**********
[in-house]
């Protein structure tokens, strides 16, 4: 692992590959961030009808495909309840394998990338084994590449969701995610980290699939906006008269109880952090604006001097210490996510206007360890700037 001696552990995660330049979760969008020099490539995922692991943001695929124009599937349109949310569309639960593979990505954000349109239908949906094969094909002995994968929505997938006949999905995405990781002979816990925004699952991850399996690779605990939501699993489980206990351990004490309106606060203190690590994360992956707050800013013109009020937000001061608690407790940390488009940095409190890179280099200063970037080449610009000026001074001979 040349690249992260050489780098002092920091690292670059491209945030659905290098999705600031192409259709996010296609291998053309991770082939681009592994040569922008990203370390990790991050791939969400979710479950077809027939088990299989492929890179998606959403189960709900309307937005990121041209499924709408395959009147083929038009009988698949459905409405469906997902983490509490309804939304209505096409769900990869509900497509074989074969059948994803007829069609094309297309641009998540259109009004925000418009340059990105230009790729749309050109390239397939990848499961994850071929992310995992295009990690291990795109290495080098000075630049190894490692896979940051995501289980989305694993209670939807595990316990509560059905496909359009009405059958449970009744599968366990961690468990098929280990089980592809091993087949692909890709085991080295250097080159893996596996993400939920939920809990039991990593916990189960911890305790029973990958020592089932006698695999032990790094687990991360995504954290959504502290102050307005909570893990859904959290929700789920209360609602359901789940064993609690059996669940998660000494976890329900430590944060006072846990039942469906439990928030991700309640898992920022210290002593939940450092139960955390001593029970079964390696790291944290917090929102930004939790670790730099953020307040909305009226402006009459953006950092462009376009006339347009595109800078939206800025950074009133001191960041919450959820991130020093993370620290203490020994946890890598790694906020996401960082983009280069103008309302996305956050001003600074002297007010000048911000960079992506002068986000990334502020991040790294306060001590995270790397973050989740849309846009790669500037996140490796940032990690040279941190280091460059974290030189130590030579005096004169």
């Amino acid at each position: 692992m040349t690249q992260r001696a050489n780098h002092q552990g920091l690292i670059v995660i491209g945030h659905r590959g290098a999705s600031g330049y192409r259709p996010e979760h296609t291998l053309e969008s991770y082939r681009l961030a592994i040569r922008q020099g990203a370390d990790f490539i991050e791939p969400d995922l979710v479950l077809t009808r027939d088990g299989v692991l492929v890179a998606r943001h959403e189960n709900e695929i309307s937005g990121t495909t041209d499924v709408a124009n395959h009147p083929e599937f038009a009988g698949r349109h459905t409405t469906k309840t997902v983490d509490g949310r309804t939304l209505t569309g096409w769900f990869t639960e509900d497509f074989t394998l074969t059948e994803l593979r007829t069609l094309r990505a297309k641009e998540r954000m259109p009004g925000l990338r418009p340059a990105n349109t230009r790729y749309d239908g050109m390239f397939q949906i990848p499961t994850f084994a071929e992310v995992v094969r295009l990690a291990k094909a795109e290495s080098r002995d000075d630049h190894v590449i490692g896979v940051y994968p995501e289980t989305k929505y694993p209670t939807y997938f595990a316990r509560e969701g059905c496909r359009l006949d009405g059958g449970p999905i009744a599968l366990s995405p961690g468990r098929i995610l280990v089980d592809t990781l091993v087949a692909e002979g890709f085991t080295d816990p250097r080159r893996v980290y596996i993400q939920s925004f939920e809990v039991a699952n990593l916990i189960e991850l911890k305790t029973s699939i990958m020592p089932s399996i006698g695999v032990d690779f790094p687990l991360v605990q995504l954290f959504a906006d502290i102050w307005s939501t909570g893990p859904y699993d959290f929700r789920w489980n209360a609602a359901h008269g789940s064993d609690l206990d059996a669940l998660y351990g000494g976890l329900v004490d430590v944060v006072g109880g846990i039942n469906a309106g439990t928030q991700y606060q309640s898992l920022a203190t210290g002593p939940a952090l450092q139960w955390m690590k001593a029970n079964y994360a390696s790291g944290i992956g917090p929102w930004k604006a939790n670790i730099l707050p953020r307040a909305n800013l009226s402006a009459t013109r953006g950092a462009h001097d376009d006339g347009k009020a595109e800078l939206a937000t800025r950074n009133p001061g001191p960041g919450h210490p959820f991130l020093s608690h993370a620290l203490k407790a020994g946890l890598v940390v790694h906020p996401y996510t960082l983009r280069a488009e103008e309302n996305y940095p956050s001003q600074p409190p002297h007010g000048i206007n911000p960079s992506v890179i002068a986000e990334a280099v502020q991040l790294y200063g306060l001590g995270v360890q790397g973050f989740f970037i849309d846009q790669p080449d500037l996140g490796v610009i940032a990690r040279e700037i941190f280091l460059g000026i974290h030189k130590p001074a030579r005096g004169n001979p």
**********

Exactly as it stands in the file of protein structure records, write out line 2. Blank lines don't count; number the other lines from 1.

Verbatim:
């Protein structure tokens, strides 16, 4: 692992590959961030009808495909309840394998990338084994590449969701995610980290699939906006008269109880952090604006001097210490996510206007360890700037 001696552990995660330049979760969008020099490539995922692991943001695929124009599937349109949310569309639960593979990505954000349109239908949906094969094909002995994968929505997938006949999905995405990781002979816990925004699952991850399996690779605990939501699993489980206990351990004490309106606060203190690590994360992956707050800013013109009020937000001061608690407790940390488009940095409190890179280099200063970037080449610009000026001074001979 040349690249992260050489780098002092920091690292670059491209945030659905290098999705600031192409259709996010296609291998053309991770082939681009592994040569922008990203370390990790991050791939969400979710479950077809027939088990299989492929890179998606959403189960709900309307937005990121041209499924709408395959009147083929038009009988698949459905409405469906997902983490509490309804939304209505096409769900990869509900497509074989074969059948994803007829069609094309297309641009998540259109009004925000418009340059990105230009790729749309050109390239397939990848499961994850071929992310995992295009990690291990795109290495080098000075630049190894490692896979940051995501289980989305694993209670939807595990316990509560059905496909359009009405059958449970009744599968366990961690468990098929280990089980592809091993087949692909890709085991080295250097080159893996596996993400939920939920809990039991990593916990189960911890305790029973990958020592089932006698695999032990790094687990991360995504954290959504502290102050307005909570893990859904959290929700789920209360609602359901789940064993609690059996669940998660000494976890329900430590944060006072846990039942469906439990928030991700309640898992920022210290002593939940450092139960955390001593029970079964390696790291944290917090929102930004939790670790730099953020307040909305009226402006009459953006950092462009376009006339347009595109800078939206800025950074009133001191960041919450959820991130020093993370620290203490020994946890890598790694906020996401960082983009280069103008309302996305956050001003600074002297007010000048911000960079992506002068986000990334502020991040790294306060001590995270790397973050989740849309846009790669500037996140490796940032990690040279941190280091460059974290030189130590030579005096004169």